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6.0 Real-Time Executive Interfaces

6.1 Overview

The Back End Processor software uses a Commercial Off-The-Shelf Real-Time Executive for its underlying implementation. This executive is known as Nucleus RTX, from Accelerated Technology Inc. This executive provides the key functions for preemptive multi-tasking, semaphore management, inter-task queue management and memory partition management. Access to this executive is provided using an in-house developed Executive Interface Layer.

6.2 Executive Memory Map Requirements

Nucleus RTX recommends a certain layout for the linker memory map. Table 57, "RTX Memory Map," on page 88 illustrates this layout. The key requirement imposed by Nucleus is that a section of data memory be reserved for RTX data structures, task stacks, and for use by the variable memory allocation features. This region of memory is bounded by the address of the RTX marker variable "IN_Last_Address_Used" and the contents of the pointer "IN_Last_Memory_Address" (a pointer to the last address in the region). The delivered software places the "IN_Last_Address_Used" variable as the last element of the configuration data file, "in_data.c." Hence, the vendor's documentation recommends that it be located by the linker as the last object file in the initialized and uninitialized data sections of memory. If necessary, the location of this region of memory can be customized by controlling where "IN_Last_Address_Used" is located by the linker, and by loading "IN_Last_Memory_Address" with the desired last address of the region.

6.3 Task and Interrupt Control

Nucleus RTX provides the capability to establish a fixed set of tasks at compile time by use of an array of task initialization data structures, "IN_System_Tasks." Each entry corresponds to a single task, where the array index defines the Task Id. Each task entry specifies the following information:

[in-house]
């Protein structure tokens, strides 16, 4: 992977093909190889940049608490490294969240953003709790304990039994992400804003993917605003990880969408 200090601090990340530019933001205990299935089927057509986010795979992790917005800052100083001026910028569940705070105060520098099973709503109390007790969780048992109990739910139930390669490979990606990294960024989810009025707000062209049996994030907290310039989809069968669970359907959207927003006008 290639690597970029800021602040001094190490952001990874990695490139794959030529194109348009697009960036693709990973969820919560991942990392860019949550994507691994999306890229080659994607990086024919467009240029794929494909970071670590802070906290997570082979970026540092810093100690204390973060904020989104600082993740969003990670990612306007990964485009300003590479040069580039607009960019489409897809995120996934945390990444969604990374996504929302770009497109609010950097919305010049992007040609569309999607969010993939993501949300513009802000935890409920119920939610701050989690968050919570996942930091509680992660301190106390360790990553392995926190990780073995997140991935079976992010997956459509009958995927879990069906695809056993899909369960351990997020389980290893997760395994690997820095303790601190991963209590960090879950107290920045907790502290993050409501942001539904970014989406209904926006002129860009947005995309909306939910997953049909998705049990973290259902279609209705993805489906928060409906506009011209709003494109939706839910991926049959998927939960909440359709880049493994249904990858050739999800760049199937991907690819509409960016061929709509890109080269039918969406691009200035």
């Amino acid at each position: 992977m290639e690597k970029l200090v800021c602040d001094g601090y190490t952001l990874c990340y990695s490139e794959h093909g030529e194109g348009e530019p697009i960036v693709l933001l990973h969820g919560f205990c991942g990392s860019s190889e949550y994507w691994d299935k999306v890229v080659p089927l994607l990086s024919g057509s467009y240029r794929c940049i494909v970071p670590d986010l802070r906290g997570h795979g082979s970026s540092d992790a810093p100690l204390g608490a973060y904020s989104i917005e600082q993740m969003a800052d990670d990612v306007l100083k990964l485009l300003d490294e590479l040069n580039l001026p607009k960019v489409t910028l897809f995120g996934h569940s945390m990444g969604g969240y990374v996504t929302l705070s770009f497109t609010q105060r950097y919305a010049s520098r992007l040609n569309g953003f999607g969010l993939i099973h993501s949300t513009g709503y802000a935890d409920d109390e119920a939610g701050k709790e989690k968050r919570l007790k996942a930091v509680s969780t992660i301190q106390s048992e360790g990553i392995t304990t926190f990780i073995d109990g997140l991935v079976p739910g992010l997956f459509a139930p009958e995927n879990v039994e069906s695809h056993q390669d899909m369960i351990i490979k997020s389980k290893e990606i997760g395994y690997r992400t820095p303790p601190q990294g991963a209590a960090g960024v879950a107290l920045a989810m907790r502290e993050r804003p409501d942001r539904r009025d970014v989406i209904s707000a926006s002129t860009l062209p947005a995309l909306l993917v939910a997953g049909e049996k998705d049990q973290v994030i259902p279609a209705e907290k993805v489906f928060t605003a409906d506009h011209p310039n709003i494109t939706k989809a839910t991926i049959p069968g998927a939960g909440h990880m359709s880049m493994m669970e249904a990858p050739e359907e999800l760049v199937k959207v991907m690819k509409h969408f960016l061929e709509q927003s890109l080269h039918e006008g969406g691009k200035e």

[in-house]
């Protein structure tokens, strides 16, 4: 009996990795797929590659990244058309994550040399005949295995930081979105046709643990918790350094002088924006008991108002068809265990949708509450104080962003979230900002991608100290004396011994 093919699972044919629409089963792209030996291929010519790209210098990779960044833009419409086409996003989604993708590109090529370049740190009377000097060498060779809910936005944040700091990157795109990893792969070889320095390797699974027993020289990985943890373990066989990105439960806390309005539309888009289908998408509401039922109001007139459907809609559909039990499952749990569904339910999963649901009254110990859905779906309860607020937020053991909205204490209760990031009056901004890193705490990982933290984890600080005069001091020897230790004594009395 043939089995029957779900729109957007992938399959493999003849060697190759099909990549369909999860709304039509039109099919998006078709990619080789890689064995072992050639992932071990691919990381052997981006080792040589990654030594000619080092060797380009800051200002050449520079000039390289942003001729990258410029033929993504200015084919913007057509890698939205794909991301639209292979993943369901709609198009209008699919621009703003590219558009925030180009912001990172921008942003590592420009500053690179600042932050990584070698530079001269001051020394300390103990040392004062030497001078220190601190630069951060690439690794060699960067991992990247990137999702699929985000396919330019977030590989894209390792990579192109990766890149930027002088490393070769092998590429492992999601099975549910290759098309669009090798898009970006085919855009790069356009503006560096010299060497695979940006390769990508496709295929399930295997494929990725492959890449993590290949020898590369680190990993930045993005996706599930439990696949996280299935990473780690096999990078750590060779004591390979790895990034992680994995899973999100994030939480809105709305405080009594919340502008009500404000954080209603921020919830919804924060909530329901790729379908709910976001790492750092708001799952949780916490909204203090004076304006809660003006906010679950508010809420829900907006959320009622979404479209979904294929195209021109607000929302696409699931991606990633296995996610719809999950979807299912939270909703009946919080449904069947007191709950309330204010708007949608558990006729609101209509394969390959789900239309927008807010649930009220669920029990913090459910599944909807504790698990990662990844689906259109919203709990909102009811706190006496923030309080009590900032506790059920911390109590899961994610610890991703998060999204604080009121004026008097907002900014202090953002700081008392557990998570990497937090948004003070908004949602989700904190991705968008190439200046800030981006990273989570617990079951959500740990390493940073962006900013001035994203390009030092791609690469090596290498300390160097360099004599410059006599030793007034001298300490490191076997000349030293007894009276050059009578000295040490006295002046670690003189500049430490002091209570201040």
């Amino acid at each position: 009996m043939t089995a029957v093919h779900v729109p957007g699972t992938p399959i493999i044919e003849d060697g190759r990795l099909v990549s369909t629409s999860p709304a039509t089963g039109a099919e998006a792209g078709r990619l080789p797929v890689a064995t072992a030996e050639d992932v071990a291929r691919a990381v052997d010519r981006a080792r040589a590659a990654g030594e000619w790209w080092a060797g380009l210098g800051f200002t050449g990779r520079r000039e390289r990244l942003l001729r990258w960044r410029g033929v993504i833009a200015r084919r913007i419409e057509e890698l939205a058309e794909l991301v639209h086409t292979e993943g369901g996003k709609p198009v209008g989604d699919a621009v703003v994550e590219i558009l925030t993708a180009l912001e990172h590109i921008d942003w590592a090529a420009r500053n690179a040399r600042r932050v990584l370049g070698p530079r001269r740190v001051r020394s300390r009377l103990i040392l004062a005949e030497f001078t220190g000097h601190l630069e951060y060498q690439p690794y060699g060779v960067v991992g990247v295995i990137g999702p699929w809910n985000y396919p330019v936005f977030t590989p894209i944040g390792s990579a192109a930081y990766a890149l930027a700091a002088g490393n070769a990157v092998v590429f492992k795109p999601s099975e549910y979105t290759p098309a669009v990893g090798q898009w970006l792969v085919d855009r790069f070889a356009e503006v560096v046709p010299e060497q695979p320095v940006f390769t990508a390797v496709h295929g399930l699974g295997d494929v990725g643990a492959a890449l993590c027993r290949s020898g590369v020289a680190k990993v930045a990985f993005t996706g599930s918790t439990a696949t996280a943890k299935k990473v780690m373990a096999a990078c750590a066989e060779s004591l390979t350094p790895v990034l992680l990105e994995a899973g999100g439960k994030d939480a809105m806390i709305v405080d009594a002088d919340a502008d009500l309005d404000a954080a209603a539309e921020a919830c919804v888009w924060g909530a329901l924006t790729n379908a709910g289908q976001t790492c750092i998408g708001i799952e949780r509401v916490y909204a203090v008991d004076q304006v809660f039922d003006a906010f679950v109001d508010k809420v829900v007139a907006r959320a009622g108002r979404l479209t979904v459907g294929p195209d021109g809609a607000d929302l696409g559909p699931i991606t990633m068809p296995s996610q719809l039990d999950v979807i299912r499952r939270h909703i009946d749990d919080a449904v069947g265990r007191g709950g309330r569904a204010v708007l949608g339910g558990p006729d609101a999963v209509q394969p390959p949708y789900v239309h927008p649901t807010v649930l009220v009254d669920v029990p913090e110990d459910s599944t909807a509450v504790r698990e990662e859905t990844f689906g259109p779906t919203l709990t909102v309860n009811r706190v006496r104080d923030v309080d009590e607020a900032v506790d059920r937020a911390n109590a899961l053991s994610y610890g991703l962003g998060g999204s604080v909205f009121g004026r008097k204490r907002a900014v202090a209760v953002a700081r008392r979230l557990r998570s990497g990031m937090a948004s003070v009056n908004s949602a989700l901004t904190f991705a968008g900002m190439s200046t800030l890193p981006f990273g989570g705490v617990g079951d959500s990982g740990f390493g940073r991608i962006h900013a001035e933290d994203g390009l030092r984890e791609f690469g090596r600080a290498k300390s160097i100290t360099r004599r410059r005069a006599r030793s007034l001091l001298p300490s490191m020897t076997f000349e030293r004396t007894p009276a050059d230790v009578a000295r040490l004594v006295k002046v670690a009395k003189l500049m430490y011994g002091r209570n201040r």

Table 14 lists the service calls Nucleus RTX provides to control task and interrupt execution:

TABLE 14. RTX Task and Interrupt Service Calls

Function                   Description                                Expect to Use  
NU_Change_Priority()       Change the task priority                   No             
NU_Change_Time_Slice()     Change the task's time-slice               No             
NU_Control_Interrupts()    Enable/Disable Interrupts                  Yes            
NU_Current_Task_Id()       Return Id of current task                  Yes            
NU_Disable_Preemption()    Disable Context Switching                  Yes            
NU_Enable_Preemption()     Enable Context Switching                   Yes            
NU_Relinquish()            Allow other tasks of same priority to run  Yes            
NU_Reset()                 Reset task to initial state                No             
NU_Retrieve_Task_Status()  Retrieve status for a specified task       Yes            
NU_Sleep()                 Relinquish control for a period of time    Yes            
NU_Start()                 Start a suspended task                     Yes            
NU_Stop()                  Suspend a running task                     No             

6.4 Event Management